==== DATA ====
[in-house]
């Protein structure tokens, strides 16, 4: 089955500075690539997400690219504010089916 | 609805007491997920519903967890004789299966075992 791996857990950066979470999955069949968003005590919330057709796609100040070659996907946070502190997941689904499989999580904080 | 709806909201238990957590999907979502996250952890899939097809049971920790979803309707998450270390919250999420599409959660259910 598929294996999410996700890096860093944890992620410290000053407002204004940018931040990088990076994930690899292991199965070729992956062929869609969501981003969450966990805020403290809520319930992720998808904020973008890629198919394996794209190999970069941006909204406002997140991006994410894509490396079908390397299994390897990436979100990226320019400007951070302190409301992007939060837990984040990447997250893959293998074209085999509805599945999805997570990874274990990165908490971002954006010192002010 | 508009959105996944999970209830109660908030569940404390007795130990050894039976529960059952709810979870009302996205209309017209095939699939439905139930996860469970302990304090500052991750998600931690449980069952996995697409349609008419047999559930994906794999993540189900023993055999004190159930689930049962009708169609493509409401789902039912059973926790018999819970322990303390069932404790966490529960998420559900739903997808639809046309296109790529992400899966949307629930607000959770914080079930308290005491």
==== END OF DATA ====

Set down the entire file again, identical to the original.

[in-house]
């Protein structure tokens, strides 16, 4: 089955500075690539997400690219504010089916 | 609805007491997920519903967890004789299966075992 791996857990950066979470999955069949968003005590919330057709796609100040070659996907946070502190997941689904499989999580904080 | 709806909201238990957590999907979502996250952890899939097809049971920790979803309707998450270390919250999420599409959660259910 598929294996999410996700890096860093944890992620410290000053407002204004940018931040990088990076994930690899292991199965070729992956062929869609969501981003969450966990805020403290809520319930992720998808904020973008890629198919394996794209190999970069941006909204406002997140991006994410894509490396079908390397299994390897990436979100990226320019400007951070302190409301992007939060837990984040990447997250893959293998074209085999509805599945999805997570990874274990990165908490971002954006010192002010 | 508009959105996944999970209830109660908030569940404390007795130990050894039976529960059952709810979870009302996205209309017209095939699939439905139930996860469970302990304090500052991750998600931690449980069952996995697409349609008419047999559930994906794999993540189900023993055999004190159930689930049962009708169609493509409401789902039912059973926790018999819970322990303390069932404790966490529960998420559900739903997808639809046309296109790529992400899966949307629930607000959770914080079930308290005491």